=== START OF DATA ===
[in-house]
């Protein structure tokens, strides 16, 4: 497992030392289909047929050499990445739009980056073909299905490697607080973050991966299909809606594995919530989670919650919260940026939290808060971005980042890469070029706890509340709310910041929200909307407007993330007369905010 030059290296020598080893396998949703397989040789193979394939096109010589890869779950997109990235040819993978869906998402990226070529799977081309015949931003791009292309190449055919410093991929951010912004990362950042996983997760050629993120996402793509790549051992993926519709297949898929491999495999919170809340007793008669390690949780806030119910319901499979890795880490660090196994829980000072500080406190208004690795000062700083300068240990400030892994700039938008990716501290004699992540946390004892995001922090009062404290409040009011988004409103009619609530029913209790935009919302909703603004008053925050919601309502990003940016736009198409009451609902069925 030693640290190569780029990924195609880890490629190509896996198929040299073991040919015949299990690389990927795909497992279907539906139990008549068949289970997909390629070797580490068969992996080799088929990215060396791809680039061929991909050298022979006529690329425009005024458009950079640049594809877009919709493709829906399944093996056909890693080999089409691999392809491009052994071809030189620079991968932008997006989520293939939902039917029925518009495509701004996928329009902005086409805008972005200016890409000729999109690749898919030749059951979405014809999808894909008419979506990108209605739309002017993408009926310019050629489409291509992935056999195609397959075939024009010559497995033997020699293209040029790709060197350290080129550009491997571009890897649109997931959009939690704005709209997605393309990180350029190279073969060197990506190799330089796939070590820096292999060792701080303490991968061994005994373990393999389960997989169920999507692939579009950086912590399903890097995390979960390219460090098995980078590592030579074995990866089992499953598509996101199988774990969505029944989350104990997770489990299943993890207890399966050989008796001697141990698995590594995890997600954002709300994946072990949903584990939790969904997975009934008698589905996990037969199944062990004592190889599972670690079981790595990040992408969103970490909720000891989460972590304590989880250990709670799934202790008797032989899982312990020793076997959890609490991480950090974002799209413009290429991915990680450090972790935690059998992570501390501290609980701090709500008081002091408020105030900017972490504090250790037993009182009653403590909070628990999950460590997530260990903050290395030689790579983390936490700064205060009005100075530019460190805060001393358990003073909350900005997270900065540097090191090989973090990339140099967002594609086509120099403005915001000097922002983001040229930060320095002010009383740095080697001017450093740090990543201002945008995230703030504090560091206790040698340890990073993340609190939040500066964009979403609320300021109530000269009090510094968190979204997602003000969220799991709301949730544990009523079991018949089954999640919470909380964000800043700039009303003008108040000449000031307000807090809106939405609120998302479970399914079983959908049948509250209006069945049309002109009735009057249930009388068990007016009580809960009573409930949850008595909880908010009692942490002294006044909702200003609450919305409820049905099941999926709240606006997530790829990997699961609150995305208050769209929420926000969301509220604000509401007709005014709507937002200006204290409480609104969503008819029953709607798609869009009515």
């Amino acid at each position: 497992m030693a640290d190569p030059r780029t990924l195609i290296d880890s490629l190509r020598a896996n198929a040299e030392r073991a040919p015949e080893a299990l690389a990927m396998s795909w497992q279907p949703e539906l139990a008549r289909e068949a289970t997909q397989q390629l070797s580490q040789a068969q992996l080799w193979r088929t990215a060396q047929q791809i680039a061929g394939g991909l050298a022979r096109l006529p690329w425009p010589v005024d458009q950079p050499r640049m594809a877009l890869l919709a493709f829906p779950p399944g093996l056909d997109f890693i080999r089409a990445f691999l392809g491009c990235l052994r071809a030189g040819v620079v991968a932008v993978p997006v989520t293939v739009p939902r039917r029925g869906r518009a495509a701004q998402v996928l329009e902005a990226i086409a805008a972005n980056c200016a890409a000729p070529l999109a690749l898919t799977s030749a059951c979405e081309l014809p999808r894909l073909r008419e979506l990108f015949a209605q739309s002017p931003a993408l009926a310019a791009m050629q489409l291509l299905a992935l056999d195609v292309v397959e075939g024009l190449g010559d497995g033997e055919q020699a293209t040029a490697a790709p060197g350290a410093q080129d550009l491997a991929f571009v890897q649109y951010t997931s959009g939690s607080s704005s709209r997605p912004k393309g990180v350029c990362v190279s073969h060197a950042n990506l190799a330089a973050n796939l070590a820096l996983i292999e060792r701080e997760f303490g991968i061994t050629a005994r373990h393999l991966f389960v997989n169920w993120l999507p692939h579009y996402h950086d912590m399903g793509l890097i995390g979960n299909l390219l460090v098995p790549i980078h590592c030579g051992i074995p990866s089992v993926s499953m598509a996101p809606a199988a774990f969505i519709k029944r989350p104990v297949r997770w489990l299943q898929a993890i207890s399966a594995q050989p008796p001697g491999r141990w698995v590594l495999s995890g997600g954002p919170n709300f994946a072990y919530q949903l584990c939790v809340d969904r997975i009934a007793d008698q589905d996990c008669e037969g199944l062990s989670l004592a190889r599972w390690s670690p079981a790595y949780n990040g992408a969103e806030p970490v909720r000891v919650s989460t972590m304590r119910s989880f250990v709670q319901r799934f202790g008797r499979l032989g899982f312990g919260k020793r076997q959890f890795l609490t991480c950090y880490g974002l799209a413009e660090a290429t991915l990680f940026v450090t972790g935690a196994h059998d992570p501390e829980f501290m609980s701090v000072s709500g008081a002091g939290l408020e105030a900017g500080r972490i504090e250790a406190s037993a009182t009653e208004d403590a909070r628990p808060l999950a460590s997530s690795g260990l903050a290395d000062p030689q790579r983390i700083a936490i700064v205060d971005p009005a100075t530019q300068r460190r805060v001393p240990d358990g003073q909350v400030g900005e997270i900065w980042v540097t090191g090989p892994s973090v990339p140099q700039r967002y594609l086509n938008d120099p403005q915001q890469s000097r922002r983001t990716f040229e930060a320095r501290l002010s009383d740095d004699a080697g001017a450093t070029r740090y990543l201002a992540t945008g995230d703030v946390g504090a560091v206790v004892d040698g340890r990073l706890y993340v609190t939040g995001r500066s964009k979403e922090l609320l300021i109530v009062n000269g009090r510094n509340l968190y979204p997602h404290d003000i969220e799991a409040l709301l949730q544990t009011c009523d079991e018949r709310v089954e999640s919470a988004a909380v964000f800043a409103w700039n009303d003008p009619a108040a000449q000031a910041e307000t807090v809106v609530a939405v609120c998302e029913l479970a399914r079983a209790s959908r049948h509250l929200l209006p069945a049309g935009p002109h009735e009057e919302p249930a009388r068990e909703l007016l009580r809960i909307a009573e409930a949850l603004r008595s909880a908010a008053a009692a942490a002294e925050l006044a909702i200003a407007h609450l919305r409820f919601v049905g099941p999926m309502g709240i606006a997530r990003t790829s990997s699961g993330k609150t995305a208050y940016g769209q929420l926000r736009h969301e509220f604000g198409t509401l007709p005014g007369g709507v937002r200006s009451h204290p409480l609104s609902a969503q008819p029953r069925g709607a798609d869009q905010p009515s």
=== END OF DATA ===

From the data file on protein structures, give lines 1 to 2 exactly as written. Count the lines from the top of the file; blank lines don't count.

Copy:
[in-house]
């Protein structure tokens, strides 16, 4: 497992030392289909047929050499990445739009980056073909299905490697607080973050991966299909809606594995919530989670919650919260940026939290808060971005980042890469070029706890509340709310910041929200909307407007993330007369905010 030059290296020598080893396998949703397989040789193979394939096109010589890869779950997109990235040819993978869906998402990226070529799977081309015949931003791009292309190449055919410093991929951010912004990362950042996983997760050629993120996402793509790549051992993926519709297949898929491999495999919170809340007793008669390690949780806030119910319901499979890795880490660090196994829980000072500080406190208004690795000062700083300068240990400030892994700039938008990716501290004699992540946390004892995001922090009062404290409040009011988004409103009619609530029913209790935009919302909703603004008053925050919601309502990003940016736009198409009451609902069925 030693640290190569780029990924195609880890490629190509896996198929040299073991040919015949299990690389990927795909497992279907539906139990008549068949289970997909390629070797580490068969992996080799088929990215060396791809680039061929991909050298022979006529690329425009005024458009950079640049594809877009919709493709829906399944093996056909890693080999089409691999392809491009052994071809030189620079991968932008997006989520293939939902039917029925518009495509701004996928329009902005086409805008972005200016890409000729999109690749898919030749059951979405014809999808894909008419979506990108209605739309002017993408009926310019050629489409291509992935056999195609397959075939024009010559497995033997020699293209040029790709060197350290080129550009491997571009890897649109997931959009939690704005709209997605393309990180350029190279073969060197990506190799330089796939070590820096292999060792701080303490991968061994005994373990393999389960997989169920999507692939579009950086912590399903890097995390979960390219460090098995980078590592030579074995990866089992499953598509996101199988774990969505029944989350104990997770489990299943993890207890399966050989008796001697141990698995590594995890997600954002709300994946072990949903584990939790969904997975009934008698589905996990037969199944062990004592190889599972670690079981790595990040992408969103970490909720000891989460972590304590989880250990709670799934202790008797032989899982312990020793076997959890609490991480950090974002799209413009290429991915990680450090972790935690059998992570501390501290609980701090709500008081002091408020105030900017972490504090250790037993009182009653403590909070628990999950460590997530260990903050290395030689790579983390936490700064205060009005100075530019460190805060001393358990003073909350900005997270900065540097090191090989973090990339140099967002594609086509120099403005915001000097922002983001040229930060320095002010009383740095080697001017450093740090990543201002945008995230703030504090560091206790040698340890990073993340609190939040500066964009979403609320300021109530000269009090510094968190979204997602003000969220799991709301949730544990009523079991018949089954999640919470909380964000800043700039009303003008108040000449000031307000807090809106939405609120998302479970399914079983959908049948509250209006069945049309002109009735009057249930009388068990007016009580809960009573409930949850008595909880908010009692942490002294006044909702200003609450919305409820049905099941999926709240606006997530790829990997699961609150995305208050769209929420926000969301509220604000509401007709005014709507937002200006204290409480609104969503008819029953709607798609869009009515």